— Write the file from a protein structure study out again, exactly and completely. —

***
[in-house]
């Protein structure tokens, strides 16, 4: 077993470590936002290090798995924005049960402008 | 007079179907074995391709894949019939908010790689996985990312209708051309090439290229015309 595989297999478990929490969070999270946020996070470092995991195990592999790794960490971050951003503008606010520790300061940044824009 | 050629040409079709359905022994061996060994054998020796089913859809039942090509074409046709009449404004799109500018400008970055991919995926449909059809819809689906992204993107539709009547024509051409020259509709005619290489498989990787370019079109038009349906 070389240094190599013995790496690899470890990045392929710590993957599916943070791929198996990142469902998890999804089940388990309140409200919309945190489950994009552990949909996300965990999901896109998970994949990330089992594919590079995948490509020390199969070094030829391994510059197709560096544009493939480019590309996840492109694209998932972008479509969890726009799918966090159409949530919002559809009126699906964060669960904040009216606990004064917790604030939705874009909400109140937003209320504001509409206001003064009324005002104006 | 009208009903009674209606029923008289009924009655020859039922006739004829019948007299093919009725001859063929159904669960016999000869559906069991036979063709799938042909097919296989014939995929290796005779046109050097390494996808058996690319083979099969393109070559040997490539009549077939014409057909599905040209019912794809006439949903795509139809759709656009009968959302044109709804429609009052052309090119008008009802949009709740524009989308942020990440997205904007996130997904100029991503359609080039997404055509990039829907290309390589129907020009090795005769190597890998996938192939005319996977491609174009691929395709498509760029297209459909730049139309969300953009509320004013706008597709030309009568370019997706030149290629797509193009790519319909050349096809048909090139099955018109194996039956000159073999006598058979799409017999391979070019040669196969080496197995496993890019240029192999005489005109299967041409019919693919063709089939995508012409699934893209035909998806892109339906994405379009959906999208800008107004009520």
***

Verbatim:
[in-house]
């Protein structure tokens, strides 16, 4: 077993470590936002290090798995924005049960402008 | 007079179907074995391709894949019939908010790689996985990312209708051309090439290229015309 595989297999478990929490969070999270946020996070470092995991195990592999790794960490971050951003503008606010520790300061940044824009 | 050629040409079709359905022994061996060994054998020796089913859809039942090509074409046709009449404004799109500018400008970055991919995926449909059809819809689906992204993107539709009547024509051409020259509709005619290489498989990787370019079109038009349906 070389240094190599013995790496690899470890990045392929710590993957599916943070791929198996990142469902998890999804089940388990309140409200919309945190489950994009552990949909996300965990999901896109998970994949990330089992594919590079995948490509020390199969070094030829391994510059197709560096544009493939480019590309996840492109694209998932972008479509969890726009799918966090159409949530919002559809009126699906964060669960904040009216606990004064917790604030939705874009909400109140937003209320504001509409206001003064009324005002104006 | 009208009903009674209606029923008289009924009655020859039922006739004829019948007299093919009725001859063929159904669960016999000869559906069991036979063709799938042909097919296989014939995929290796005779046109050097390494996808058996690319083979099969393109070559040997490539009549077939014409057909599905040209019912794809006439949903795509139809759709656009009968959302044109709804429609009052052309090119008008009802949009709740524009989308942020990440997205904007996130997904100029991503359609080039997404055509990039829907290309390589129907020009090795005769190597890998996938192939005319996977491609174009691929395709498509760029297209459909730049139309969300953009509320004013706008597709030309009568370019997706030149290629797509193009790519319909050349096809048909090139099955018109194996039956000159073999006598058979799409017999391979070019040669196969080496197995496993890019240029192999005489005109299967041409019919693919063709089939995508012409699934893209035909998806892109339906994405379009959906999208800008107004009520």